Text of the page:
Monday, 10 October 2011
Maximum Pessimism has been passed for 2011?
It is fair to ask because calling the bottom is so utterly hard. However, we have some historical guidance to help us. First up is that the Markets tend to rally into Xmas as the Fund Managers need to hit their performance targets.
Secondly, September and October are the most volatile moths, especially in recent years the middle few weeks. Why? Well no one can be sure, but it may have something to do with the re-positioning for the point made above.
Thirdly, it is so hard to pick the bottom that things always seem to get worse.
When it comes to Shareprices though there have been a few key developments in the last 6 weeks:
1 - Libyan War has more or less ended, this was a big macro catalyst on the oil price and helped start the sell-off in March of this year.
2 - Oil Price Falls - below $100 a barrel, a key figure which has been a major contributor to holding back growth and pushing up inflation in the West (and is terrible for global imbalances as it piles up money in the Oil Rich Sheikdoms who then don't use it or use it to do vanity projects like Manchester City).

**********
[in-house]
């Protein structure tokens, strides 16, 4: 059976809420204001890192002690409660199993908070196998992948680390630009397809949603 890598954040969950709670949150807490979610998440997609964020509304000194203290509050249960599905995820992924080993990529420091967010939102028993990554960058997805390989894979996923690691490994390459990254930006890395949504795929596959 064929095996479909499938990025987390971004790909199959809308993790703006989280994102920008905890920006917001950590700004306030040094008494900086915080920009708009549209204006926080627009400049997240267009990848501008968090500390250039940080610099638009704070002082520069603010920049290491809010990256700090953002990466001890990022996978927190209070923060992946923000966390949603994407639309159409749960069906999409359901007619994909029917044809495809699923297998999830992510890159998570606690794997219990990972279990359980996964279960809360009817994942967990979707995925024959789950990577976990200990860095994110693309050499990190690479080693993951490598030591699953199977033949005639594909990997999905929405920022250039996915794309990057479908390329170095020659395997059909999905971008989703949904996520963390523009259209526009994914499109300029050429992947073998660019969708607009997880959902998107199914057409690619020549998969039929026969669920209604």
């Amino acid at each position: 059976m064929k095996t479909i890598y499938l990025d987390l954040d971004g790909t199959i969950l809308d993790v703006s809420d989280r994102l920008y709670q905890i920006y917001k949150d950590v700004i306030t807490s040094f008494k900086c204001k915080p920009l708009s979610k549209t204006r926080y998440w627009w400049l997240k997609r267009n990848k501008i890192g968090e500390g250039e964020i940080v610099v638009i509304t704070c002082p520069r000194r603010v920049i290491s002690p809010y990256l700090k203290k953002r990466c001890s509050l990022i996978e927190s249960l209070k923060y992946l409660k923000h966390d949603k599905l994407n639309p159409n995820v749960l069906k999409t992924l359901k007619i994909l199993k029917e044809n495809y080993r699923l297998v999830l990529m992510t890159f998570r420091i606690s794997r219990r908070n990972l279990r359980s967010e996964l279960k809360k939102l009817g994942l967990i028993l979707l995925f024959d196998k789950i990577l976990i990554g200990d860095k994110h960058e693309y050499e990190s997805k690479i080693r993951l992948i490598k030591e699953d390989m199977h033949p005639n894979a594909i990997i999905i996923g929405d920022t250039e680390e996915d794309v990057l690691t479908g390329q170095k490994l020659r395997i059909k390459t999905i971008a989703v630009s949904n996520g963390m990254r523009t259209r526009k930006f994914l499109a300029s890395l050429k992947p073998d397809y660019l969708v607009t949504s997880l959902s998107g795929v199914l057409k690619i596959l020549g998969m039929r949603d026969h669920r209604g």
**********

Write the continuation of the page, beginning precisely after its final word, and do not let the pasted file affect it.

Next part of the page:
3 - Quantitative Easing - OK, now this is absurd in many ways, but in terms of investment returns, this will have an impact on raising the market - even if only temporarily
4 - MerKozy conferences - though these are slow and have no concrete output, it does seem as if the Euro area is at last serious about sorting out the problems - they are of course somewhat intractable, but acknowledging hte problem is always the first step.
5 - Public Sector cuts - These are ahead of schedule, much to the dismay of Lefty institute's today - but again this is a good sign as overall employment is barely up - so great news all round.
6 - M&A is coming back, last week Premier Oil bought Encore Oil in the North Sea, the sector is the poster child of share collapses this year. With Corporates looking at it this suggests a bottom in the prices and real value to be found.
So there we go, much better than my mood of last Monday! There are also of course a few downsides, explored everywhere else at length, but is the Big Mo' with up or down for the rest of the year? (Predicting beyond this quarter is not currently possible given market volatility).